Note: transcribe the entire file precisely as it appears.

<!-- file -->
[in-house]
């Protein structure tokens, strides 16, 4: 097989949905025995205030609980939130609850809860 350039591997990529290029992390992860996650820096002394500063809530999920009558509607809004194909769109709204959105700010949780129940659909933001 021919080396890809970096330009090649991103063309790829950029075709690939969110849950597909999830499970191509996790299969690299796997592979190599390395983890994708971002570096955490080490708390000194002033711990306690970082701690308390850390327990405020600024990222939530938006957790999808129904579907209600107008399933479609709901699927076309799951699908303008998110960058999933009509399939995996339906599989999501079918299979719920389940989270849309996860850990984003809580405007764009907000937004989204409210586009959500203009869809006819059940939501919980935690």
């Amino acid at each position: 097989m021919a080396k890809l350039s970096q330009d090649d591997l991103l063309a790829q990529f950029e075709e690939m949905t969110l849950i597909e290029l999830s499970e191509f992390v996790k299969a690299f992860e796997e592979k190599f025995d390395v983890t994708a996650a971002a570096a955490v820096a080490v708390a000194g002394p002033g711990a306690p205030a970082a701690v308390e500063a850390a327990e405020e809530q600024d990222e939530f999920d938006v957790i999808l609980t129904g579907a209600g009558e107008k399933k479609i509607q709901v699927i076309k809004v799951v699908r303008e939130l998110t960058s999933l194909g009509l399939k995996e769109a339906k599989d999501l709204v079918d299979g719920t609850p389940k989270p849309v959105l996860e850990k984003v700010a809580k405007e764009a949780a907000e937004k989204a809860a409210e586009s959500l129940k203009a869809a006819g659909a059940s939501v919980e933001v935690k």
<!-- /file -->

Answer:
[in-house]
């Protein structure tokens, strides 16, 4: 097989949905025995205030609980939130609850809860 350039591997990529290029992390992860996650820096002394500063809530999920009558509607809004194909769109709204959105700010949780129940659909933001 021919080396890809970096330009090649991103063309790829950029075709690939969110849950597909999830499970191509996790299969690299796997592979190599390395983890994708971002570096955490080490708390000194002033711990306690970082701690308390850390327990405020600024990222939530938006957790999808129904579907209600107008399933479609709901699927076309799951699908303008998110960058999933009509399939995996339906599989999501079918299979719920389940989270849309996860850990984003809580405007764009907000937004989204409210586009959500203009869809006819059940939501919980935690």
């Amino acid at each position: 097989m021919a080396k890809l350039s970096q330009d090649d591997l991103l063309a790829q990529f950029e075709e690939m949905t969110l849950i597909e290029l999830s499970e191509f992390v996790k299969a690299f992860e796997e592979k190599f025995d390395v983890t994708a996650a971002a570096a955490v820096a080490v708390a000194g002394p002033g711990a306690p205030a970082a701690v308390e500063a850390a327990e405020e809530q600024d990222e939530f999920d938006v957790i999808l609980t129904g579907a209600g009558e107008k399933k479609i509607q709901v699927i076309k809004v799951v699908r303008e939130l998110t960058s999933l194909g009509l399939k995996e769109a339906k599989d999501l709204v079918d299979g719920t609850p389940k989270p849309v959105l996860e850990k984003v700010a809580k405007e764009a949780a907000e937004k989204a809860a409210e586009s959500l129940k203009a869809a006819g659909a059940s939501v919980e933001v935690k």